President Barack Obama nominated Mary Jo White to lead the Securities and Exchange Commission on Thursday, tapping an attorney with broad experience in prosecuting white-collar crimes to lead an agency that has a central role in implementing Wall Street reform
Noting her role in the convictions of mob boss John Gotti and terrorists who bombed the World Trade Center and two U.S. embassies in Africa, Obama said: "You don't want to mess with Mary Jo."
"As one former SEC chairman said, 'Mary Jo doesn't intimidate easily,'" Obama said.
At the event, Obama also renominated Richard Cordray as head of the Consumer Financial Protection Bureau. The president used a recess appointment last year to circumvent Congress and install Cordray as head of the bureau. That appointment expires at the end of this year.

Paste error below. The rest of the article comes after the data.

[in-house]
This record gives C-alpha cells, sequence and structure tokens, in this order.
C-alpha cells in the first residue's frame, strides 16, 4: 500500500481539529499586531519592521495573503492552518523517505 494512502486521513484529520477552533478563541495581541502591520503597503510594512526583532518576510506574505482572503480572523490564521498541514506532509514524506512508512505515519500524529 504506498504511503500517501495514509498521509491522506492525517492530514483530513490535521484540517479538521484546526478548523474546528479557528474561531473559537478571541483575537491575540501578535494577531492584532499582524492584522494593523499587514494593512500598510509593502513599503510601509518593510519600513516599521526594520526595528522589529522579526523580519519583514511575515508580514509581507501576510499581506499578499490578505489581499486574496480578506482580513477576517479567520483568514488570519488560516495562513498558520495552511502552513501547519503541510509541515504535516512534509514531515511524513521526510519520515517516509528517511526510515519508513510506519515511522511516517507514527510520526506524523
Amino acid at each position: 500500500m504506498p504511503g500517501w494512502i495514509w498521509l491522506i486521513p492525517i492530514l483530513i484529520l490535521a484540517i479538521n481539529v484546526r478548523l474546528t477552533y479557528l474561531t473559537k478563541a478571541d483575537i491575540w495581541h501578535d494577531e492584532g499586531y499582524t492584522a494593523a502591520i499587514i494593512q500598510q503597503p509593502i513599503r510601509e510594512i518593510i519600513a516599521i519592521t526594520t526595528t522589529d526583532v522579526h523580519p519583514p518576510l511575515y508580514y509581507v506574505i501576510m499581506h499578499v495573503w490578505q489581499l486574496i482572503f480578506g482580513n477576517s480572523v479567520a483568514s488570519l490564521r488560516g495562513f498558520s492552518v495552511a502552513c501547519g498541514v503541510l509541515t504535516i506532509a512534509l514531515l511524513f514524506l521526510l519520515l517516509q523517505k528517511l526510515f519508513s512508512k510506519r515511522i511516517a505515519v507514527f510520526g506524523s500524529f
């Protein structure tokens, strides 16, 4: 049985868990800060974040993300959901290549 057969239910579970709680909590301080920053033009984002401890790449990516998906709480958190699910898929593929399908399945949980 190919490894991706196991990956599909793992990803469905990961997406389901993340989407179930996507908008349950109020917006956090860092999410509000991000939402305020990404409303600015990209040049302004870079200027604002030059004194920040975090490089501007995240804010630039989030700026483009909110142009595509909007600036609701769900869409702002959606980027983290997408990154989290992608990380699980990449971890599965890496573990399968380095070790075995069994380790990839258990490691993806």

Obama urged the Senate to quickly confirm the nominees.
White spent nearly a decade as the U.S. attorney in Manhattan, building a reputation as a tough prosecutor with an expertise in pursuing white collar crimes and complex securities and financial fraud cases. White House officials say that experience makes her well positioned to implement Obama's Wall Street reform legislation.
If confirmed, White would take over the helm at the SEC from Elisse Walter, who is serving out the rest of former SEC chair Mary Schapiro's term. Schapiro resigned in December.
Cordray has run the consumer bureau since last year, when Obama used a recess appointment to install him in the job. Senate Republicans had opposed Cordray, as well as the concept of the consumer bureau.
Sen. Elizabeth Warren, D-Mass., conceived of the idea of a consumer protection bureau. Obama considered naming her to lead the bureau, but her nomination would likely have run into deep opposition on Capitol Hill.